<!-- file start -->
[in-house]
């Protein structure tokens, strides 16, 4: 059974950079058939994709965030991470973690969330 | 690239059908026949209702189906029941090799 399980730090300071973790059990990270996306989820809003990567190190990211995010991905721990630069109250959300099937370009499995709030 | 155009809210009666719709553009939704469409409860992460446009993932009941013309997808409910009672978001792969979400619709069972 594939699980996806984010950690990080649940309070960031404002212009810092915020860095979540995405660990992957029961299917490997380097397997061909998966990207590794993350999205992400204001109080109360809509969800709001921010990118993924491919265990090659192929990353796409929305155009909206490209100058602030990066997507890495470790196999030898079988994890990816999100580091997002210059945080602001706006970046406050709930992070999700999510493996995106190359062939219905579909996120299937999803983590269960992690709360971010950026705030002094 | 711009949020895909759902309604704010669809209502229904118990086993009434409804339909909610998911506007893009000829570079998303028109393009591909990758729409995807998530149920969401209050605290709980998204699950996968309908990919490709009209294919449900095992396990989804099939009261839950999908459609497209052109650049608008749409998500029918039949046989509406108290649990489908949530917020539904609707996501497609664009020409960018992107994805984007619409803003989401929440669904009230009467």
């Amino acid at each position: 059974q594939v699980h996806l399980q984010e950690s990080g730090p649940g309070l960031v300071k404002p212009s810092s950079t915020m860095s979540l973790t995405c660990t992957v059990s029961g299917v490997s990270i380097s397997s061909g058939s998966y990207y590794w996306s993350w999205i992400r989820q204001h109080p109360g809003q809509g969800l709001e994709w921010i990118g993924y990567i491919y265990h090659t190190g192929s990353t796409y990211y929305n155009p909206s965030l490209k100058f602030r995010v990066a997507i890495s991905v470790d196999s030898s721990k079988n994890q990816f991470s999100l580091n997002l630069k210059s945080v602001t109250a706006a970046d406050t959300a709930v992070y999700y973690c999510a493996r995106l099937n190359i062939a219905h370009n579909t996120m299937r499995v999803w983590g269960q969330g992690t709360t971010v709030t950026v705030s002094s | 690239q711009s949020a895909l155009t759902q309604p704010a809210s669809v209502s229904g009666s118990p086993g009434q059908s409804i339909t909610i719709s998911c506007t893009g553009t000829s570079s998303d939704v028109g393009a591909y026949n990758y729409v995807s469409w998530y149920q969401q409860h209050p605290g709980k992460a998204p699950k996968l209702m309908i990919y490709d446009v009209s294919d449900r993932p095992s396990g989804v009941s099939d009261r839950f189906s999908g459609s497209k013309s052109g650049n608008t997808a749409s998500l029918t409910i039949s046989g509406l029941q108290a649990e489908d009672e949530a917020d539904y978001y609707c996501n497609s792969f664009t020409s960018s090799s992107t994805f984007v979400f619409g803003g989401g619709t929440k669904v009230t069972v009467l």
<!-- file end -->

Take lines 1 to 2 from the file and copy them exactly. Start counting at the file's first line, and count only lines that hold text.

[in-house]
């Protein structure tokens, strides 16, 4: 059974950079058939994709965030991470973690969330 | 690239059908026949209702189906029941090799 399980730090300071973790059990990270996306989820809003990567190190990211995010991905721990630069109250959300099937370009499995709030 | 155009809210009666719709553009939704469409409860992460446009993932009941013309997808409910009672978001792969979400619709069972 594939699980996806984010950690990080649940309070960031404002212009810092915020860095979540995405660990992957029961299917490997380097397997061909998966990207590794993350999205992400204001109080109360809509969800709001921010990118993924491919265990090659192929990353796409929305155009909206490209100058602030990066997507890495470790196999030898079988994890990816999100580091997002210059945080602001706006970046406050709930992070999700999510493996995106190359062939219905579909996120299937999803983590269960992690709360971010950026705030002094 | 711009949020895909759902309604704010669809209502229904118990086993009434409804339909909610998911506007893009000829570079998303028109393009591909990758729409995807998530149920969401209050605290709980998204699950996968309908990919490709009209294919449900095992396990989804099939009261839950999908459609497209052109650049608008749409998500029918039949046989509406108290649990489908949530917020539904609707996501497609664009020409960018992107994805984007619409803003989401929440669904009230009467």